Is It a Symptom of an Eating Disorder or Is It Age?
There has been a lot of press lately about the increase of adult women with eating disorders. This certainly isn’t news to those of us middle-aged women who have somehow been involved with one, but apparently the medical field is now finding this a very real health issue.
In many of the reports I read, doctors admitted they have often overlooked outward signs of an eating disorder in their middle-aged patients. They stated often attributing what the patient presented (weight loss, feeling depressed, loss of appetite, isolating, etc.) as most likely the result of aging. The truth is, most women who live silently with an eating disorder are typically not very willing to talk about what is going on for fear of being “found out.” As a result, the patient leaves the appointment without an accurate diagnosis.
Full disclosure by a patient is certainly not new to the medical community. Most doctors are educated to identify markers indicating something the patient either cannot or will not talk about. However based upon these recent studies, when it comes to eating disorders among adult women, doctors are not seeing the markers for what they are which can be quite dangerous.
I see another area of concern. This one is for those who have recovered from an eating disorder. What about damage done due to years of unhealthy eating behaviors which may lie dormant? Are there some health issues common during the aging process which might be intensified because of this?
I don’t have the answers to those questions but I’m certainly wise enough to take precautionary measures and not close my eyes to the possibility.
When I got home from treatment for anorexia, I needed to stay under close watch of a physician. I was still moving through the re-feeding process which had caused quite a shock to my body. All my organs were “waking up”, re-establishing their roles after they had begun to shut down prior to treatment. Clearly there were all kinds of changes going on inside me, some rather uncomfortable.
I was referred to a physician considered one of the best in field of eating disorders. During my first appointment with this doctor, I knew by the questions she was asking and how she approached me as a patient, she was the real deal. There was no way I could possibly fabricate my health status while in her care.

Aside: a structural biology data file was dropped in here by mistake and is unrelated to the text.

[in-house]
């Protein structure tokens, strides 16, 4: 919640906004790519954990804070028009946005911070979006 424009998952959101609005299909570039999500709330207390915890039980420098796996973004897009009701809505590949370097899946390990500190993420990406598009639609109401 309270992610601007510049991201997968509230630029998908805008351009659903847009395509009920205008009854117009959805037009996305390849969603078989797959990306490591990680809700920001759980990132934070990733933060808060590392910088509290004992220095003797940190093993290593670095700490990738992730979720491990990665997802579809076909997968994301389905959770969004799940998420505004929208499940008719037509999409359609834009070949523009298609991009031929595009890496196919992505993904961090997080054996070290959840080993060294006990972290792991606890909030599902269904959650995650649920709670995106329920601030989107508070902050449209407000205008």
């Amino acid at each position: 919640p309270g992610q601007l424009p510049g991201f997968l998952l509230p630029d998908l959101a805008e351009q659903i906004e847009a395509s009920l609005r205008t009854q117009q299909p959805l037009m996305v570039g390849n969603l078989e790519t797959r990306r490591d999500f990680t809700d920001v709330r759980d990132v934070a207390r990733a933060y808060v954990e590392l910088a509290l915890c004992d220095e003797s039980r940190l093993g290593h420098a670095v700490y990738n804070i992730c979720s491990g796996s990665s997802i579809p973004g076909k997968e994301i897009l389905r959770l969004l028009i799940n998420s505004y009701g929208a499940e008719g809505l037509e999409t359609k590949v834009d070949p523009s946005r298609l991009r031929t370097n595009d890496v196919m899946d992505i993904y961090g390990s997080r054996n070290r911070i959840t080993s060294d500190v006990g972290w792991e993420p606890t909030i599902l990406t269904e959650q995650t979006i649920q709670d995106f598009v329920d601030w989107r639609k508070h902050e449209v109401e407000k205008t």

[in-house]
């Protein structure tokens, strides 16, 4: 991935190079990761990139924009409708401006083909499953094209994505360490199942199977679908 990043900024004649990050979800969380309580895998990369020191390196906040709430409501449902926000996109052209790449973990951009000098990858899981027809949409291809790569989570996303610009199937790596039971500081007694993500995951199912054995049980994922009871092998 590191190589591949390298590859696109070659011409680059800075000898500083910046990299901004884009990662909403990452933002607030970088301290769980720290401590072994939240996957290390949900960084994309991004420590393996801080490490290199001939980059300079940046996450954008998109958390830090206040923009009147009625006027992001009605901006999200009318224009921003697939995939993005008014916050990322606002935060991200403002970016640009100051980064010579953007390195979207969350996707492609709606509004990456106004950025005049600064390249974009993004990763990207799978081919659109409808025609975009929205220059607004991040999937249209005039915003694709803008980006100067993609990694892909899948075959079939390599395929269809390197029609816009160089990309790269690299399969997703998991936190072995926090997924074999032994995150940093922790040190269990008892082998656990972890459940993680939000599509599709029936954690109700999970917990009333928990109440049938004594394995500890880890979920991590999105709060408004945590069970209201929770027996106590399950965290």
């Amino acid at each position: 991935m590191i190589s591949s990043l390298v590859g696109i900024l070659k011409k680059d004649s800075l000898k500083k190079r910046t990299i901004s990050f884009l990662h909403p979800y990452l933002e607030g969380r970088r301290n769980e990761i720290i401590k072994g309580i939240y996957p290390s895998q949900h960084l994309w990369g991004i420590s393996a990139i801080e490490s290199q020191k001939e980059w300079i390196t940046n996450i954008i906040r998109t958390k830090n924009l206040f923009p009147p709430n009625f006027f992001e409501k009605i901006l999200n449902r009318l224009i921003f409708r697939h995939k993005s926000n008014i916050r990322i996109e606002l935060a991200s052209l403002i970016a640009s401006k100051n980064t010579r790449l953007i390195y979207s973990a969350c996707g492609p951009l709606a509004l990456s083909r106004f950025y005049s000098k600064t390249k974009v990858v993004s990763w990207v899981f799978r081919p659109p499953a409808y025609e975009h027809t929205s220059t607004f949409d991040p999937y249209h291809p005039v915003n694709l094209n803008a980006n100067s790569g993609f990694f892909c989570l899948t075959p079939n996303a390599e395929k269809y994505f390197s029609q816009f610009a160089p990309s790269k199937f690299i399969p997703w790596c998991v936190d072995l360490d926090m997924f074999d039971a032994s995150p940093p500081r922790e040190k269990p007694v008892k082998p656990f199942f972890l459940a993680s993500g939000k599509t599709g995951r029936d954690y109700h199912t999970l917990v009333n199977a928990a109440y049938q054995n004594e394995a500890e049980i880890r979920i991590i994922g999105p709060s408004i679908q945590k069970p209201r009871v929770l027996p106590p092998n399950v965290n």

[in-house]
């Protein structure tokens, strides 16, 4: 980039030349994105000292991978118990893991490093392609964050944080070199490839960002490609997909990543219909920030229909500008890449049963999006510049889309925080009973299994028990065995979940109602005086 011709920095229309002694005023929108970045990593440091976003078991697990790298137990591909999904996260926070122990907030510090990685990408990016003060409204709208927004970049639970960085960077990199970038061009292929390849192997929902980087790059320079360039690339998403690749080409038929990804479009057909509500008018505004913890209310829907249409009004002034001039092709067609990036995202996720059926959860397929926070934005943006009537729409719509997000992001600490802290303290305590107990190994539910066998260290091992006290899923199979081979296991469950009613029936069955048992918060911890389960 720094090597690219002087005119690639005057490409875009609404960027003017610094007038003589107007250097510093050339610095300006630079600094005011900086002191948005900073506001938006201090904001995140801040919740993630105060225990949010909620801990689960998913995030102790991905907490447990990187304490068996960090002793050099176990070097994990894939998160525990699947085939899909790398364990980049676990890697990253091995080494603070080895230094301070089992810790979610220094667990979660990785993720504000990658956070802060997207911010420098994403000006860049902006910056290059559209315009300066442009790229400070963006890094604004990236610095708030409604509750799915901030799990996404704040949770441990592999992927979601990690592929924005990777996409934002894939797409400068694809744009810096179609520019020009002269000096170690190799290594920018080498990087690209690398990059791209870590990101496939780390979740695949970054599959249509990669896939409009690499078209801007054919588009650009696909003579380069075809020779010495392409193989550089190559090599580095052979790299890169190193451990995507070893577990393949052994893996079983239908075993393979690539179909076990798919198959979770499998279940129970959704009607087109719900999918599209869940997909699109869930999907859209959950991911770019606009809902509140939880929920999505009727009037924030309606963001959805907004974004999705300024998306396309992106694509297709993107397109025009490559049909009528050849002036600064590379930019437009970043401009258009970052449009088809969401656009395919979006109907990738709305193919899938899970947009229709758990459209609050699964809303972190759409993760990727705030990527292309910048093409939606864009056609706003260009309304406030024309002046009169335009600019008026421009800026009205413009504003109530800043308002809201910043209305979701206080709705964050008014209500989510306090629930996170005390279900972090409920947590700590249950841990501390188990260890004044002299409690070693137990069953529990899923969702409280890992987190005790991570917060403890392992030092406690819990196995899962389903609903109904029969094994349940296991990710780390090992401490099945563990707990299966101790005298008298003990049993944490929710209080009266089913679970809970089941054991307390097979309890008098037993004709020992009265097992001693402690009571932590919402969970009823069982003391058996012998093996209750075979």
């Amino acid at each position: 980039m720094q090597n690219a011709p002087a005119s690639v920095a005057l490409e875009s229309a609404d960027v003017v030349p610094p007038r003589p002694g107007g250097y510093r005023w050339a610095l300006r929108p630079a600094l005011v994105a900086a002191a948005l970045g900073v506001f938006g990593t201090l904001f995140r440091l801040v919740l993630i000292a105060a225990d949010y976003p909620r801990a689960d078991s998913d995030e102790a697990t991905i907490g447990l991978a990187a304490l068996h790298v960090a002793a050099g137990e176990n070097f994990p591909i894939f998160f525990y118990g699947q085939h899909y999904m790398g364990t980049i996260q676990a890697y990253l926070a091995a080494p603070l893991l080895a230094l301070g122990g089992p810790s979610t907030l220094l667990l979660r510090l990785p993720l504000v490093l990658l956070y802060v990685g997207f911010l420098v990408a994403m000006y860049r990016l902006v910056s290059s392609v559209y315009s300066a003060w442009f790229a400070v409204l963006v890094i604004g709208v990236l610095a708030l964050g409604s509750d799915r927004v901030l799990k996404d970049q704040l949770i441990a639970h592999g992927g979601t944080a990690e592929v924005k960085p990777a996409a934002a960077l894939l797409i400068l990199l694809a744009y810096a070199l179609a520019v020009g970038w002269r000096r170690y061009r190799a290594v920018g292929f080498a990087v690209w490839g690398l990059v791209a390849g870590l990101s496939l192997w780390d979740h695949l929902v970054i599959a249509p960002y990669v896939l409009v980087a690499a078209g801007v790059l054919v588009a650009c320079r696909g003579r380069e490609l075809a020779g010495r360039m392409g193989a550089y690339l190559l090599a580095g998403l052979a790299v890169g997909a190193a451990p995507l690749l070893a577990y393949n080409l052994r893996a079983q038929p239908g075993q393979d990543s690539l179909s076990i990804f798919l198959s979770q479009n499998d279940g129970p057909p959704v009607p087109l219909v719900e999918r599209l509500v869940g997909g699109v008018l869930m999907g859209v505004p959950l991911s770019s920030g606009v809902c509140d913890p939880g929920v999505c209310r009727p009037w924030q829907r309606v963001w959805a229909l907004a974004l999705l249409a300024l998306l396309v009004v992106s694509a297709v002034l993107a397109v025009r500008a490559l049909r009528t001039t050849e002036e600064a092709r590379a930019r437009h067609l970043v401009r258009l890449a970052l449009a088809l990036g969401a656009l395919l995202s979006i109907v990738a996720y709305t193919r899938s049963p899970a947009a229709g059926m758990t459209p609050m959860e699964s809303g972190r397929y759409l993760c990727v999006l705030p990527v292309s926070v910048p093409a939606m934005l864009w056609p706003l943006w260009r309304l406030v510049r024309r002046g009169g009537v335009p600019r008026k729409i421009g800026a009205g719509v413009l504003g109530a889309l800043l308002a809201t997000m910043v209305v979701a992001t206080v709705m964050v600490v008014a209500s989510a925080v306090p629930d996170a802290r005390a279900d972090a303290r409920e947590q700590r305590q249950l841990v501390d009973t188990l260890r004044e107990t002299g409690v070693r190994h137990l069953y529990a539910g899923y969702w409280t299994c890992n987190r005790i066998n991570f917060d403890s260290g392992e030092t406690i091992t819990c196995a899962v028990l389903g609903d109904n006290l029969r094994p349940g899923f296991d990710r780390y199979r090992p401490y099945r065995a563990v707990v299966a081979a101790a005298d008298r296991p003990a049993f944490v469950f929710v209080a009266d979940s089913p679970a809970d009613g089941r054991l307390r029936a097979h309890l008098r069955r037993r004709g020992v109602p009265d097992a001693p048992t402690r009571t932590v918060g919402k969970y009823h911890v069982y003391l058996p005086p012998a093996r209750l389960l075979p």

She really listened. She looked in my eyes when I talked. She took her time with me. She asked questions that had nothing to do with my day-to-day health but rather about me as a whole. She explained she would continue watching for any health issues I may present which would differ from someone who did not have an eating disorder. While I felt a bit intimidated, I appreciated her.
I saw her repeatedly at first and gradually experienced longer lapses between appointments, going from six weeks to three months to six months, and then eventually she said “Ok Alison, I’ll see you in a year.” I stopped in my tracks. I stared at her like she had just told me I was someone else. When she asked if I was OK, I told her I’d never experienced a doctor telling me I was fit enough to go 365 days without a return visit, a test to be taken or a follow-up of some sort. She smiled and said, “You’re fine. Now go home.” I remember sitting in my car trying to acknowledge I was indeed considered in good health. Tears of relief and happiness rolled down my cheeks as I made my way home.
I share this because in all the research I’ve done on the subject, no study has been conducted relative to health issues appearing after recovering from an eating disorder. The exception of course being what we all know about Osteoporosis. Loss of bone mass is an issue for many aging women but add to it a long-term relationship with an eating disorder and you’ve got a real problem. Unfortunately I have already been diagnosed with this and in addition to eating well am on a medicine protocol to keep it from worsening. While I’m not proud of this diagnosis, I’m truly grateful it is the only consequence after years of disrespecting my body.
I felt compelled to write about this as I look out the window to a truly picture perfect day here in Chicago. Not a cloud in the sky, 78° with a slight breeze; a day you feel anything is possible. I missed many moments like this when I lived inside the hell of an eating disorder and I’ve worked very hard to find my way out of it. Looking out my window right now I’m reminded of why I did.
Thanks Alison, for this article.
I have these concerns too.I am worried about what damage has occured ,but the doctors I have consulted dont seem informed about what an eating disorder can cause and I feel a bit lost .Maybe I should just trust I am ok,but that is sometimes hard when you know HOW you have been treating yourself/suffered during the illness.
Hi Emmy and thank you for having the courage to share your concerns. I hope you’ll be able to start trusting in yourself as you continue to verbalize the questions you have with your treatment team. Being honest about any/all changes in your health is the key. One of the toughest things for me to overcome was the fear I couldn’t trust my ability to be in tune with my body. Once I did, I realized that while I can’t change the past, I can fight for my future! XO
I remember being on the phone with you right after this appointment. Indeed, it is so wonderful to look outside and realize that *this* is what you recovered for.
Amen to that Becca! Recovery is, without question, a gift which becomes more valuable over time. The ability to reflect back with appreciation for lessons learned versus judgment for mistakes made is indeed priceless.